Bright LEDS

tmp3061Just for the sake of it I bought 10 LEDS from China from Ebay, not your normal run of the mill type but the new ultra-bright types they use on mains lighting. I think I paid about 20p each if that and had to wait a couple of weeks – but they are amazing.

As you can see in the photo they are meant for surface mounting but they’re not too small to simply wrap a thin wire around each end. Anyone with ANY soldering skills should be able to make use of these around the house – but the power requirements are a little more interesting than, say a filament light. Like all other LEDS these are current-driven, not voltage-driven so you have to be a little careful – never connect them to low-voltage power without a resistor or you will send them to their maker.

tmp7444The operating voltage is around 4v but the key thing is to ensure they get no more than maybe 250ma. I have a power supply with current limiting so I simply set the voltage to 6v with maximum limit of 250ma (which means the voltage will drop accordingly to ensure no more than 250ma). With 3 in series they’ll run off 12 volt with a simple resistor or preferably a current limit circuit.

The results – amazing – they do get slightly warm and I guess they should be mounted on a board with a little copper or aluminium underneath for constant operation but I can see lots of uses for these! The photo on the right really does say it all – blinding white light. At 4v, 250ma you’re looking at around 1 watt – which is exactly what they’re supposed to take – typical GU10 lights might use 3 of these – but I’m thinking SAD LIGHTING. Imagine what a row of 50 of there would look like in a row – certainly get you up in the morning for a mere 50w!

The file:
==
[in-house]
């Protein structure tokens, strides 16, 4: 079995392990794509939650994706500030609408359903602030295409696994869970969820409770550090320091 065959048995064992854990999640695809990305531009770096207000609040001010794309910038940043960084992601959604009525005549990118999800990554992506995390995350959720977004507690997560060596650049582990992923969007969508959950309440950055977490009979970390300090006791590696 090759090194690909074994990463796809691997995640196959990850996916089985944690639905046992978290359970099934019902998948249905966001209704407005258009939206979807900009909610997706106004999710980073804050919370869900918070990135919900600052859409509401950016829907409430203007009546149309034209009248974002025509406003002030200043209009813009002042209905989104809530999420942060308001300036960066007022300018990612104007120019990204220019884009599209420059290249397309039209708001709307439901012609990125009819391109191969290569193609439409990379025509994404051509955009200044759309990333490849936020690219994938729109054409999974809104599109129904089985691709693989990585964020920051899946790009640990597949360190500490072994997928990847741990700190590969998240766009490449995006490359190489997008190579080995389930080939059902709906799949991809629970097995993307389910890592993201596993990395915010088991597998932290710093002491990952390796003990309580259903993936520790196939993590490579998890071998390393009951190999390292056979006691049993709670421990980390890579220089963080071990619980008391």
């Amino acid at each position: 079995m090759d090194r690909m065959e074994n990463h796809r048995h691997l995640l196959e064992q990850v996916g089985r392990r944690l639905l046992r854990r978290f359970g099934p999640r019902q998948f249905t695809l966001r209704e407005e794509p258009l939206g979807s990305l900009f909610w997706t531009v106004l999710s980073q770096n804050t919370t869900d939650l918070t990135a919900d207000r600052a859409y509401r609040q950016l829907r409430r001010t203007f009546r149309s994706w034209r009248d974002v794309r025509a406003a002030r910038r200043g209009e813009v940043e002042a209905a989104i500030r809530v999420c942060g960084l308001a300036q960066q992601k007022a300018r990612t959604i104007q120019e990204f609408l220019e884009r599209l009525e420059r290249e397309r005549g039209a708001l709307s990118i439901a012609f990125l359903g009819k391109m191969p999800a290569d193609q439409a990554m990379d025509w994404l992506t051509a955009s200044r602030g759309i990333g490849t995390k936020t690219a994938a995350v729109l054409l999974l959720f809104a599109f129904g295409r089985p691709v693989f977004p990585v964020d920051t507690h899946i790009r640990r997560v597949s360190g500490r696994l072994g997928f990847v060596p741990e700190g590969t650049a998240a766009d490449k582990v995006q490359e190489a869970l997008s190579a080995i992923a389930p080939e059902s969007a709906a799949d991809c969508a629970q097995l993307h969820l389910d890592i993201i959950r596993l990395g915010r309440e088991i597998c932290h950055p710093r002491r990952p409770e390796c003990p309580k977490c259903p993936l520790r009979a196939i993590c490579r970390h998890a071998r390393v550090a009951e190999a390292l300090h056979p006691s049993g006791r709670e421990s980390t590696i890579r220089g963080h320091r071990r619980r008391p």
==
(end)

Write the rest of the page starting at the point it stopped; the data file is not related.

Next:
There is now widely available LED strip in a range of colours- it’s bright but not super bright – what would it be like to see a strip using these babies! The day of halogen car lights must surely be near it’s end?

There are of course no shortages of people trying to sell expensive supplies for this “new” lighting – which has in fact been around for over 40 years – just not so bright – but in fact there are simple ways to drive these – as usual, Instructables has something to say on the subject… http://www.instructables.com/id/Power-LED-s—simplest-light-with-constant-current/  though personally I think it would be cheaper to use 2 diodes (base to ground), a pull up resistor  of maybe 1k (base to +), a BC337 and a 3r emitter resistor (to ground)– but there you are…

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